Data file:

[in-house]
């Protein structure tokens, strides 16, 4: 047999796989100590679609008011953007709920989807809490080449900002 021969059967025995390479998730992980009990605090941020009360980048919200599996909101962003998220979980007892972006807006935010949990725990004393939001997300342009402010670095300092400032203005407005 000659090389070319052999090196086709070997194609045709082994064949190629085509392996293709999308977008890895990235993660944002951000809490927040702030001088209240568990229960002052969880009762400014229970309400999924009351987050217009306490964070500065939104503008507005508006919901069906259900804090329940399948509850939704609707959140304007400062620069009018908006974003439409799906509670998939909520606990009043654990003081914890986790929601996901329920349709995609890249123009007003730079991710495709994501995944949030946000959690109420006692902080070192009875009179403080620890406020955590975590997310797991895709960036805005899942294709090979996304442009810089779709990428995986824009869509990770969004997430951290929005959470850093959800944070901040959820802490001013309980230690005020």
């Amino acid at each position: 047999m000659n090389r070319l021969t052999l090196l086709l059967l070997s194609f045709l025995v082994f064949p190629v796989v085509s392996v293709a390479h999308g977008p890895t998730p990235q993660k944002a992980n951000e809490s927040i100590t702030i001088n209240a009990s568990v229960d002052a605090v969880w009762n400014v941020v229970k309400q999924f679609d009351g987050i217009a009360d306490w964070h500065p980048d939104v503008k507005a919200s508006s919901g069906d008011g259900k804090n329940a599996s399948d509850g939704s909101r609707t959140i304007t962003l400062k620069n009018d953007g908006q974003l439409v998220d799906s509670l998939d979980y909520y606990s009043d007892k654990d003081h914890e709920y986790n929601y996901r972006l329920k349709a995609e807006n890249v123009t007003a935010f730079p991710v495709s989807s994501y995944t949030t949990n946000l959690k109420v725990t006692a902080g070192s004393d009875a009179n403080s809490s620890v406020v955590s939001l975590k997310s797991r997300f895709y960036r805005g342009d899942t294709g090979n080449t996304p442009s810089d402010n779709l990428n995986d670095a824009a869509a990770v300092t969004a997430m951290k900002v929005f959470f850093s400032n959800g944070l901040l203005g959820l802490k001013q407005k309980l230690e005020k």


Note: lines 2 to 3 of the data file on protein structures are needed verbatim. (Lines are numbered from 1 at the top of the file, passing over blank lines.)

């Protein structure tokens, strides 16, 4: 047999796989100590679609008011953007709920989807809490080449900002 021969059967025995390479998730992980009990605090941020009360980048919200599996909101962003998220979980007892972006807006935010949990725990004393939001997300342009402010670095300092400032203005407005 000659090389070319052999090196086709070997194609045709082994064949190629085509392996293709999308977008890895990235993660944002951000809490927040702030001088209240568990229960002052969880009762400014229970309400999924009351987050217009306490964070500065939104503008507005508006919901069906259900804090329940399948509850939704609707959140304007400062620069009018908006974003439409799906509670998939909520606990009043654990003081914890986790929601996901329920349709995609890249123009007003730079991710495709994501995944949030946000959690109420006692902080070192009875009179403080620890406020955590975590997310797991895709960036805005899942294709090979996304442009810089779709990428995986824009869509990770969004997430951290929005959470850093959800944070901040959820802490001013309980230690005020």
């Amino acid at each position: 047999m000659n090389r070319l021969t052999l090196l086709l059967l070997s194609f045709l025995v082994f064949p190629v796989v085509s392996v293709a390479h999308g977008p890895t998730p990235q993660k944002a992980n951000e809490s927040i100590t702030i001088n209240a009990s568990v229960d002052a605090v969880w009762n400014v941020v229970k309400q999924f679609d009351g987050i217009a009360d306490w964070h500065p980048d939104v503008k507005a919200s508006s919901g069906d008011g259900k804090n329940a599996s399948d509850g939704s909101r609707t959140i304007t962003l400062k620069n009018d953007g908006q974003l439409v998220d799906s509670l998939d979980y909520y606990s009043d007892k654990d003081h914890e709920y986790n929601y996901r972006l329920k349709a995609e807006n890249v123009t007003a935010f730079p991710v495709s989807s994501y995944t949030t949990n946000l959690k109420v725990t006692a902080g070192s004393d009875a009179n403080s809490s620890v406020v955590s939001l975590k997310s797991r997300f895709y960036r805005g342009d899942t294709g090979n080449t996304p442009s810089d402010n779709l990428n995986d670095a824009a869509a990770v300092t969004a997430m951290k900002v929005f959470f850093s400032n959800g944070l901040l203005g959820l802490k001013q407005k309980l230690e005020k």